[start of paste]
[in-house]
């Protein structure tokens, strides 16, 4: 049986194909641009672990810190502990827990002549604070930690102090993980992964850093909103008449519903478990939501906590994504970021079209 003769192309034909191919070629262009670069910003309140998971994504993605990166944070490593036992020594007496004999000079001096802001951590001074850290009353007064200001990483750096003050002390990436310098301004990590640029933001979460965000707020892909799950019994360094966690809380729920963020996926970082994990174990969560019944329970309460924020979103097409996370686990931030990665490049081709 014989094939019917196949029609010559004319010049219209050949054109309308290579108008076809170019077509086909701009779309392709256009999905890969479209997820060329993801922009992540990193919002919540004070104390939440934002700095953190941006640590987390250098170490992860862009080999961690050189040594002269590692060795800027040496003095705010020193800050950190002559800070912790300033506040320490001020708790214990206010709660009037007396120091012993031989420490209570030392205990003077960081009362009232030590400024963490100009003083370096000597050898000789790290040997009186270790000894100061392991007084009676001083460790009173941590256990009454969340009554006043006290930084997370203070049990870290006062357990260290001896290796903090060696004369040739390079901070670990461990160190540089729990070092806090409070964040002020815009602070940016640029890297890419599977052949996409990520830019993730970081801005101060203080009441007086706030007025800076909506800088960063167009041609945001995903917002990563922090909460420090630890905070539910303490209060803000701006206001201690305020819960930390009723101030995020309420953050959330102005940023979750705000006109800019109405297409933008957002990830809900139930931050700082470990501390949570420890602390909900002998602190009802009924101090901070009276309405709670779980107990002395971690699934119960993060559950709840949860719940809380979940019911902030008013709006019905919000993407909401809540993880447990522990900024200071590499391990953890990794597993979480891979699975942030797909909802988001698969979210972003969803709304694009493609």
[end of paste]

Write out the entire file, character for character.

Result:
[in-house]
């Protein structure tokens, strides 16, 4: 049986194909641009672990810190502990827990002549604070930690102090993980992964850093909103008449519903478990939501906590994504970021079209 003769192309034909191919070629262009670069910003309140998971994504993605990166944070490593036992020594007496004999000079001096802001951590001074850290009353007064200001990483750096003050002390990436310098301004990590640029933001979460965000707020892909799950019994360094966690809380729920963020996926970082994990174990969560019944329970309460924020979103097409996370686990931030990665490049081709 014989094939019917196949029609010559004319010049219209050949054109309308290579108008076809170019077509086909701009779309392709256009999905890969479209997820060329993801922009992540990193919002919540004070104390939440934002700095953190941006640590987390250098170490992860862009080999961690050189040594002269590692060795800027040496003095705010020193800050950190002559800070912790300033506040320490001020708790214990206010709660009037007396120091012993031989420490209570030392205990003077960081009362009232030590400024963490100009003083370096000597050898000789790290040997009186270790000894100061392991007084009676001083460790009173941590256990009454969340009554006043006290930084997370203070049990870290006062357990260290001896290796903090060696004369040739390079901070670990461990160190540089729990070092806090409070964040002020815009602070940016640029890297890419599977052949996409990520830019993730970081801005101060203080009441007086706030007025800076909506800088960063167009041609945001995903917002990563922090909460420090630890905070539910303490209060803000701006206001201690305020819960930390009723101030995020309420953050959330102005940023979750705000006109800019109405297409933008957002990830809900139930931050700082470990501390949570420890602390909900002998602190009802009924101090901070009276309405709670779980107990002395971690699934119960993060559950709840949860719940809380979940019911902030008013709006019905919000993407909401809540993880447990522990900024200071590499391990953890990794597993979480891979699975942030797909909802988001698969979210972003969803709304694009493609």